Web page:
For example, in May 2010, the IMF insisted that if Greece followed austerity policies the result would be:
1. In one year Greece would be able to return to the private sector for its borrowing needs. Two years later, the IMF admits that Greece may not be able to borrow from the markets for at least ten years, and that assumes no messy ‘un-managed or unstructured default’.
2. In May 2010, the IMF insisted that austerity and neo-liberal policies were essential for sustainable economic growth. Today, the IMF admits that Greece would suffer negative GDP growth for at least the next two years, unemployment would probably hit 22-25%, and living standards would in fact decline and must in fact do so to levels that are closer to the rest of the Balkans. This means that living standards would revert to 1960s levels.
3. The IMF had promised solvency within a couple of years, and aggregate debt dropping from 135% of GDP to under 100%. Today, the IMF admits that Greece would be very lucky to have 120% total public debt to GDP by 2020. Moreover, the entire country would be reduced into a low-wage economy, forcing a massive wave of people to emigrate.
The IMF record is just as dismal in Portugal and Ireland, just as dismal in Spain and Italy, just as dismal across all of Eastern Europe. Besides destroying the lives of millions of people with austerity policies that benefit very few wealthy individuals, IMF austerity policies also serve as a tool of neo-imperialism. For example, Germany has imposed a team of its own technocrats to oversee the entire Greek economy that is a virtual German satellite, and it has proposed a German overseer in fiscal policy. Relinquishing control of the national budget is in fact surrendering sovereignty. But then again, has Greece really ever enjoyed national sovereignty to the degree that the US or Germany did?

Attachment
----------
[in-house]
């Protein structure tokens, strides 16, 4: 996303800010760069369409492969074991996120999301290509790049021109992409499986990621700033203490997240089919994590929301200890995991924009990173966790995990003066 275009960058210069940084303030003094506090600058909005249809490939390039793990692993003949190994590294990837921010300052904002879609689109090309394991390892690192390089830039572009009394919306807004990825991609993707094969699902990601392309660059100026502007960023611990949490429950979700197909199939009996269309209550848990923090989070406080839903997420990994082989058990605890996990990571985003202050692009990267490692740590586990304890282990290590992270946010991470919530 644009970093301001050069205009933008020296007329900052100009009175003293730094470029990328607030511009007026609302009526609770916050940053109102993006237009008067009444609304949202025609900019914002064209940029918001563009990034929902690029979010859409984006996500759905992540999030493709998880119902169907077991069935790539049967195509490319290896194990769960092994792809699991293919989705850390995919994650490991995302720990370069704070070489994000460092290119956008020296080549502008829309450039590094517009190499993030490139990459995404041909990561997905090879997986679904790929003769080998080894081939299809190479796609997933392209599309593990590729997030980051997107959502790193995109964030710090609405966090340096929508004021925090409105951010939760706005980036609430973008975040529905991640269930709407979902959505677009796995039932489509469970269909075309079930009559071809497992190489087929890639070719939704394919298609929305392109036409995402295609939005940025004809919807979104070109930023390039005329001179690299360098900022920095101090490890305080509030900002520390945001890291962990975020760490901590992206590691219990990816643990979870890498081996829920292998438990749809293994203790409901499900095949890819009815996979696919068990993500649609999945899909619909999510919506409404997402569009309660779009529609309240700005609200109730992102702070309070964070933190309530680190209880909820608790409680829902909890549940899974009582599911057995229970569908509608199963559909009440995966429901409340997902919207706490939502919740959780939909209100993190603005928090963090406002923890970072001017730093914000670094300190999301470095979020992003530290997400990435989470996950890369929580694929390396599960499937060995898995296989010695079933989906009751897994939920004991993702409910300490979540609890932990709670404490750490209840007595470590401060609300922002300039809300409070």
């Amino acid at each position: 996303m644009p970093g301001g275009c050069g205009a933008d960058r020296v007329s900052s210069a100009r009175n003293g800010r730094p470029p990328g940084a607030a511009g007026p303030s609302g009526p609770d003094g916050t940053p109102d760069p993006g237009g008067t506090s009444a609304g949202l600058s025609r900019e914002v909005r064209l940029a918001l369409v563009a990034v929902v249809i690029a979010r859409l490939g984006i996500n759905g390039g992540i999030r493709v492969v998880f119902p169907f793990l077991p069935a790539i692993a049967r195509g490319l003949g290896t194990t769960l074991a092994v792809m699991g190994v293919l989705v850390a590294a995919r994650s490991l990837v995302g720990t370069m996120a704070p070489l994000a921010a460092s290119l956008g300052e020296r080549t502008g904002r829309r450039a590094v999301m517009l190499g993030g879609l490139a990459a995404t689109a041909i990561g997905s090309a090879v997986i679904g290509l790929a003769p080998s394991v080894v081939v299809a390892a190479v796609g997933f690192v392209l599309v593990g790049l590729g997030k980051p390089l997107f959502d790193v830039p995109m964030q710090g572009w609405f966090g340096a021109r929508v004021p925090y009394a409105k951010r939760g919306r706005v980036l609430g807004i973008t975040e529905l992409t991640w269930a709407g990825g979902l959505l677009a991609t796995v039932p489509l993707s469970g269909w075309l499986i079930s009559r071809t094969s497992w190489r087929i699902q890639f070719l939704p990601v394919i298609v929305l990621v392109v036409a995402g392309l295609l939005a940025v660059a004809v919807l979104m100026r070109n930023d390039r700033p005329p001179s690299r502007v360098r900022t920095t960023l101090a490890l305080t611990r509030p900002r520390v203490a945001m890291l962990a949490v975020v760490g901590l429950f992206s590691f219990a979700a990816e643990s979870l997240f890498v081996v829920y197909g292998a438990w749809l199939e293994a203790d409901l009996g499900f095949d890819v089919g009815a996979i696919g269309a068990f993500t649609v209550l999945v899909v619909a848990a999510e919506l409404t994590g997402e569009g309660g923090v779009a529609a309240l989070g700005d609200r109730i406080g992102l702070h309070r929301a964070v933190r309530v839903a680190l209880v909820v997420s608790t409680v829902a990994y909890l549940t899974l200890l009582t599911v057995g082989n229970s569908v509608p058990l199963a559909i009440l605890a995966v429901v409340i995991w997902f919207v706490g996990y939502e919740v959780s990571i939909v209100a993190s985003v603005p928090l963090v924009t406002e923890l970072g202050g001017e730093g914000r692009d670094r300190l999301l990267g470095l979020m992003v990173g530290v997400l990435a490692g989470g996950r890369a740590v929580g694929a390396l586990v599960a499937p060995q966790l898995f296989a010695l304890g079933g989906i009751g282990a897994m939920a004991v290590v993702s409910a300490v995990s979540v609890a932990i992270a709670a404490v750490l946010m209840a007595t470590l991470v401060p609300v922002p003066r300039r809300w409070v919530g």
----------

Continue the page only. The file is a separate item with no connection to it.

In short, with the help of the IMF, Germany has laid the groundwork for financial, trade, investment, and overall economic control that extends into the domain of labor policy in Greece. If this integration model is imposed in Greece, the rest of Southern and Eastern Europe are next. From the 1950s in Latin America to Russia in 1999, IMF policies has been a catalyst to destroying democracy and promoting authoritarian political conditions as a result of helping to concentrate wealth and create a wide gap between rich and poor.
To blame the IMF without taking into account that it serves the core capitalist countries and within those finance capital is to ignore the purpose of the institution since its founding. Billionaire George Soros recently noted that Germany has been playing the traditional role of the IMF in Europe as financial policeman and endangering the health of the European economies. Although the core countries and finance capital are behind the IMF, the image that the Fund projects is one of ‘objective economic policy’, as though it serves God instead of mortal masters.
AUTHOR: Jon Kofas
E-MAIL: jonkofas [at] yahoo.com